Storywise, I don’t really care that the movie changed the story. It’s an adaptation, it is its own product. However, the decisions are particularly focused in always giving John the action. Yes, I understand that this is Cruise and probably the reason is staring me right in the face (and through a transparent monitor) but it does lose some opportunities in the final screenplay.
The story of Agatha (Samantha Morton), the cruelty of a system that enslaves her mind in perpetual suffering so society can benefit is rather inhumane. This is pointed out by Dr. Iris Hineman (Lois Smith), inventor of the process, when she gets a visit from John. She acknowledges that Agatha and her Precog colleagues were experimented on without consent nor care for their well being by her team and still are now by PreCrime as well as a complicit society. When John breaks out Agatha it is not to save her but to try to clear his own name. Agatha should have more agency about her own life and yet she’s a side character in a story that determines her future. Agatha never gets asked to agree with anything.
The story of agent Danny Witwer (Colin Farrell) is more than just an antagonist for John. Witwer discovers the conspiracy and the framing device behind the killing of the woman in Agatha’s vision, Anne Lively (Jessica Harper) using detective work. For him to just end up killed without much ceremony was a waste of potential. Actually, I found him more interesting as a character than John Anderton. Now, perhaps I am biased against Cruise, but I think they could’ve made an interesting team if they had worked together. Witwer is the perceived antagonist for the beginning of the film until he discovers the truth and gets taken out. Much more interesting would’ve been for him to switch sides at that point, but I guess the choice was made to leave it all for John in the end.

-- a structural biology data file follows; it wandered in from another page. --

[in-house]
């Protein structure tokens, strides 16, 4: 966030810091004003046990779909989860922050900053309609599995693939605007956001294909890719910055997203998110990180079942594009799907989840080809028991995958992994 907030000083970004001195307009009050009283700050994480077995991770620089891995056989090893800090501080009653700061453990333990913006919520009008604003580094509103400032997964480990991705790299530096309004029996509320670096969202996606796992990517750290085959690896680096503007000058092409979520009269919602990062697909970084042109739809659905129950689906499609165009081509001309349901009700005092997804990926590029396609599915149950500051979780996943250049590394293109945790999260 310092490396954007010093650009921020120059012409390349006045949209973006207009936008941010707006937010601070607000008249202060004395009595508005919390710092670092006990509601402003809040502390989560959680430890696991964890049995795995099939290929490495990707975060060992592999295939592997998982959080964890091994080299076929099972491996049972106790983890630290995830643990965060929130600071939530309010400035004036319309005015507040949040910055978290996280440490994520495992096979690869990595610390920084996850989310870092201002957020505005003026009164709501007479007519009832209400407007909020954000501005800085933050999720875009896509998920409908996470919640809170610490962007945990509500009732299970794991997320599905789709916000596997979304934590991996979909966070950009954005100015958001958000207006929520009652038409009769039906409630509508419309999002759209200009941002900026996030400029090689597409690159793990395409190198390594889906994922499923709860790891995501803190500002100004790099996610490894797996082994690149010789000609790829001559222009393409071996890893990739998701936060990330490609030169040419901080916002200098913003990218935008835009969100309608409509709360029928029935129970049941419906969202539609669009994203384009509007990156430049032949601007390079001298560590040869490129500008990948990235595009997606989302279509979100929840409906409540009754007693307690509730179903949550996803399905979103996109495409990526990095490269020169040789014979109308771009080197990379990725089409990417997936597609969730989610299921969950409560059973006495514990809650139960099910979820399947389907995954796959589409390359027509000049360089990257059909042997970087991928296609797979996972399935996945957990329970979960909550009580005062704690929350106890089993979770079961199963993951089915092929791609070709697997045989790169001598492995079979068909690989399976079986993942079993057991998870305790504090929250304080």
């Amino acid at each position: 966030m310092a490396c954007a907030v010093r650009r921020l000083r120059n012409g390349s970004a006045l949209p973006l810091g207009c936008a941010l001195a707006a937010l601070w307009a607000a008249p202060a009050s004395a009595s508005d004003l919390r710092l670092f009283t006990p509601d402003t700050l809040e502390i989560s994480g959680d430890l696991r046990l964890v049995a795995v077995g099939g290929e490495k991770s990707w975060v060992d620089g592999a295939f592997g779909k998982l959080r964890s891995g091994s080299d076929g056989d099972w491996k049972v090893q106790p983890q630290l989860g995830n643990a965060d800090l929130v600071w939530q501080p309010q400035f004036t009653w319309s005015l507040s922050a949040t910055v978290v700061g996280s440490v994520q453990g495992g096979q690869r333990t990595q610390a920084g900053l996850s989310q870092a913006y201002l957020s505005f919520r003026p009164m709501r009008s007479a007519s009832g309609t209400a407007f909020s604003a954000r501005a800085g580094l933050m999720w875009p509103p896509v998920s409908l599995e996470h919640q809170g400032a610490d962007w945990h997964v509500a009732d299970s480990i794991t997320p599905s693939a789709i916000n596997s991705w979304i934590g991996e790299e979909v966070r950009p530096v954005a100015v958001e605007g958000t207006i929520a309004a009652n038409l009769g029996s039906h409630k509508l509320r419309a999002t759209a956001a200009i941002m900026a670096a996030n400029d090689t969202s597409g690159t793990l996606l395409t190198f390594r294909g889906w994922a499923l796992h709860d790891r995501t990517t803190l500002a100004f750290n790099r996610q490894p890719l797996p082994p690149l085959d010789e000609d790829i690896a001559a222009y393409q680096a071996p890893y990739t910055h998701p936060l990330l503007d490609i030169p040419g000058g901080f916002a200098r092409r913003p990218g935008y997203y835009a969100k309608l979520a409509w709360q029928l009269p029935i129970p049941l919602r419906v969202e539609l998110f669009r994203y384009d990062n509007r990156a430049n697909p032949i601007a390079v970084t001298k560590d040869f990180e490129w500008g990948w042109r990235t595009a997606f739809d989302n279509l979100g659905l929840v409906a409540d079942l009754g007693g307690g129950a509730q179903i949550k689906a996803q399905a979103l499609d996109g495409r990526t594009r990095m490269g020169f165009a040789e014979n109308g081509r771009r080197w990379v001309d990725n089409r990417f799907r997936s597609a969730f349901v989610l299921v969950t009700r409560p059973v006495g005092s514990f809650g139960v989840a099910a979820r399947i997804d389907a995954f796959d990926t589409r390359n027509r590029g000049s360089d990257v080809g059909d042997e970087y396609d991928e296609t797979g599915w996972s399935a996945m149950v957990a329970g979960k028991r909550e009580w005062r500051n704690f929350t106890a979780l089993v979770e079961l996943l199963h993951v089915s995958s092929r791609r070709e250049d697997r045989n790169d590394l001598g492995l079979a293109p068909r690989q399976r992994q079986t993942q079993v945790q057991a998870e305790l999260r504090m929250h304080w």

Perhaps the thing that bothers me most is that we’re only supposed to root for Cruise here. Even when Lara discovers the truth and acts to help John, we only get to see one scene of her taking action. This is supposed to be Cruise’s show of course, which means he gets to deliver the final reveal and face the real enemy in the end. With such a talented cast, the choice of making everyone but Cruise a supporting actor feels like wasted potential.
Recommended for most audiences with reservations. Yes, it’s a fun movie and perhaps I nitpick at too many things. I just prefer my sci-fi thrillers with an ensemble cast in which we can pick our own favorites and everyone can share the screen time. The technology might not be as awe-inducing as it once was but it’s still a fun action ride where it gets away with a dramatic license for some, if not all, of its choices. You will probably enjoy it more if you’re a Tom Cruise fan. On the other hand, I would’ve preferred if some aspects of the storyline didn’t squander other character’s agendas for the sake of letting one sole and only protagonist, fix everything in the end. Even support roles should shine once in a while.
That will do for now.